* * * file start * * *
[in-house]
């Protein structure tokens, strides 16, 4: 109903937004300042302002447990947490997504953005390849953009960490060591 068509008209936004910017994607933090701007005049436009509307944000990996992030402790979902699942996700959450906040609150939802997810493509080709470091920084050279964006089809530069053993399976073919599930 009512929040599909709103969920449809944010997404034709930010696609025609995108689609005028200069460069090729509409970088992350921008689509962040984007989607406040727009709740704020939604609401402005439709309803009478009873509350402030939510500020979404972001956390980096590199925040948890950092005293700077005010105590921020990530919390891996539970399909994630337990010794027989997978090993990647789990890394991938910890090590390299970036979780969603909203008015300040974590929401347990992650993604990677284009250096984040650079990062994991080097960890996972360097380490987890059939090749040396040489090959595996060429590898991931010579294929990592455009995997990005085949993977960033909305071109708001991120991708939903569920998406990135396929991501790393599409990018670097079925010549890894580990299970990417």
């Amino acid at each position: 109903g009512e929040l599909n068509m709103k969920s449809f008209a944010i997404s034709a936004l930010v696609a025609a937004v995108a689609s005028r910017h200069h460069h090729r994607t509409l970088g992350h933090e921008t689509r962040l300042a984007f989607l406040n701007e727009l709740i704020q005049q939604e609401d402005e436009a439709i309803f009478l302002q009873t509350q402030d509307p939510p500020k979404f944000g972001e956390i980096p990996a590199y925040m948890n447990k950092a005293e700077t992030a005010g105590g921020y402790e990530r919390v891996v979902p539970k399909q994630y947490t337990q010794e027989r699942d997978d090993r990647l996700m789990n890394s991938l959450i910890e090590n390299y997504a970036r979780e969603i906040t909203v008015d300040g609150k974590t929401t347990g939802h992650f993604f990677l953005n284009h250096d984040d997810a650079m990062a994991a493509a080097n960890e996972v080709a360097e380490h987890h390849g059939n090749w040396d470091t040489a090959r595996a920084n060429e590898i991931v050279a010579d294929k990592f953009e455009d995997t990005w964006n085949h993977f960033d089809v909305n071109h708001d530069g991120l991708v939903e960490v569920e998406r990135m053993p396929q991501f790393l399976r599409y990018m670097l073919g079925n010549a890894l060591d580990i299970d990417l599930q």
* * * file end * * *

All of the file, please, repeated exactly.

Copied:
[in-house]
């Protein structure tokens, strides 16, 4: 109903937004300042302002447990947490997504953005390849953009960490060591 068509008209936004910017994607933090701007005049436009509307944000990996992030402790979902699942996700959450906040609150939802997810493509080709470091920084050279964006089809530069053993399976073919599930 009512929040599909709103969920449809944010997404034709930010696609025609995108689609005028200069460069090729509409970088992350921008689509962040984007989607406040727009709740704020939604609401402005439709309803009478009873509350402030939510500020979404972001956390980096590199925040948890950092005293700077005010105590921020990530919390891996539970399909994630337990010794027989997978090993990647789990890394991938910890090590390299970036979780969603909203008015300040974590929401347990992650993604990677284009250096984040650079990062994991080097960890996972360097380490987890059939090749040396040489090959595996060429590898991931010579294929990592455009995997990005085949993977960033909305071109708001991120991708939903569920998406990135396929991501790393599409990018670097079925010549890894580990299970990417």
């Amino acid at each position: 109903g009512e929040l599909n068509m709103k969920s449809f008209a944010i997404s034709a936004l930010v696609a025609a937004v995108a689609s005028r910017h200069h460069h090729r994607t509409l970088g992350h933090e921008t689509r962040l300042a984007f989607l406040n701007e727009l709740i704020q005049q939604e609401d402005e436009a439709i309803f009478l302002q009873t509350q402030d509307p939510p500020k979404f944000g972001e956390i980096p990996a590199y925040m948890n447990k950092a005293e700077t992030a005010g105590g921020y402790e990530r919390v891996v979902p539970k399909q994630y947490t337990q010794e027989r699942d997978d090993r990647l996700m789990n890394s991938l959450i910890e090590n390299y997504a970036r979780e969603i906040t909203v008015d300040g609150k974590t929401t347990g939802h992650f993604f990677l953005n284009h250096d984040d997810a650079m990062a994991a493509a080097n960890e996972v080709a360097e380490h987890h390849g059939n090749w040396d470091t040489a090959r595996a920084n060429e590898i991931v050279a010579d294929k990592f953009e455009d995997t990005w964006n085949h993977f960033d089809v909305n071109h708001d530069g991120l991708v939903e960490v569920e998406r990135m053993p396929q991501f790393l399976r599409y990018m670097l073919g079925n010549a890894l060591d580990i299970d990417l599930q």